Magazine article CMA - the Management Accounting Magazine

Estate Planning: It's Better Now Than Never

Magazine article CMA - the Management Accounting Magazine

Estate Planning: It's Better Now Than Never

Article excerpt

In a nutshell, estate planning involves the distribution of wealth among family members in a tax-effective manner through the transfer of wealth from one generation to another. In a thorough and comprehensive estate plan, one must attempt to minimize or defer tax both during an individual's life and upon death. Saving tax is, however, only one aspect of estate planning. There are many other considerations, including:

* The ability of individuals to maintain control over their wealth during their lifetime,

* The power of individuals to be able to direct the disposition of their property during their life and upon death, and

* The structuring of their affairs and business such that there will be an orderly succession.

Only after individuals have considered both the financial and personal aspects of their situation can they structure an estate plan to minimize and defer taxes. The following estate planning points should be considered:

Does one have an up-to-date will? A will is very important because it serves to direct the distribution of assets after one's death. One should also conduct periodic reviews of the will to ensure that the estate plan reflects the changes both in tax and private law.

Has an executor been selected for the estate? The individuals selected must be familiar with one's personal affairs and have the ability to manage such affairs, or have the right to obtain competent professional assistance.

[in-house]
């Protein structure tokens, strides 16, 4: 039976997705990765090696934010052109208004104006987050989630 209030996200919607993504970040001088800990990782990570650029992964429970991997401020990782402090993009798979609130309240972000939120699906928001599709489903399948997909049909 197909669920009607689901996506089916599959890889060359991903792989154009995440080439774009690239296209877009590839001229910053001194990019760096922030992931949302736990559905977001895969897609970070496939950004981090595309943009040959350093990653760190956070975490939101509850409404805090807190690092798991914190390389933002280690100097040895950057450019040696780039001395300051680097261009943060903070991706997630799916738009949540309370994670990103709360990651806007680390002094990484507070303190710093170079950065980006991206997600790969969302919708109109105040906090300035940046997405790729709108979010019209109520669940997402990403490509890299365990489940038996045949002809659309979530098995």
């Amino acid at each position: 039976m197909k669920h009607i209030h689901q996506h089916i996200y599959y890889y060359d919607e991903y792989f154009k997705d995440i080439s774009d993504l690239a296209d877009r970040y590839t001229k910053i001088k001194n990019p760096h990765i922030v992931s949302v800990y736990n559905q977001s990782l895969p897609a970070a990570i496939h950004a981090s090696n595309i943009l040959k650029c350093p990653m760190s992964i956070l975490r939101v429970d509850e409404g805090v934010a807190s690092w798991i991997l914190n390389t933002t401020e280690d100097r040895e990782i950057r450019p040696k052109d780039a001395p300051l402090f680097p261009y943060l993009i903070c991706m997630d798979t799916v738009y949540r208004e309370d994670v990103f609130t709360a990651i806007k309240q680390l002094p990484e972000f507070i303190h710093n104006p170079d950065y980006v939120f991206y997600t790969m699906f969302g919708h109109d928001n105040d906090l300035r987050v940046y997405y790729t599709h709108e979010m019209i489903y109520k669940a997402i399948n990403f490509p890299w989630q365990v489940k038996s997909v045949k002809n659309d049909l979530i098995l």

Who will be the beneficiaries of the estate? The choice of beneficiaries will have an impact on both family relations and upon the future preservation and growth of wealth.

What impact will the estate plan have on one's family? Frequently an estate plan prematurely gives children certain assets or power and control in a corporation that will deprive them of their incentive to work.

Is there a risk that assets may not be passed from one's spouse, upon his or her death, to the children? It is quite common for surviving spouses to remarry after the death of their mates, thereby enabling a stranger to have access to the assets.

What plans are there for the orderly succession of the business? Provision must be made to determine whether the children will inherit the control of the business or whether a third party or business partner will take over.

Has one ascertained the value of the assets, liabilities and expected earning potential? One must be able to determine if there are sufficient funds available to pay the tax liability due upon death.

Does the beneficiary or executor know the location of the assets? …

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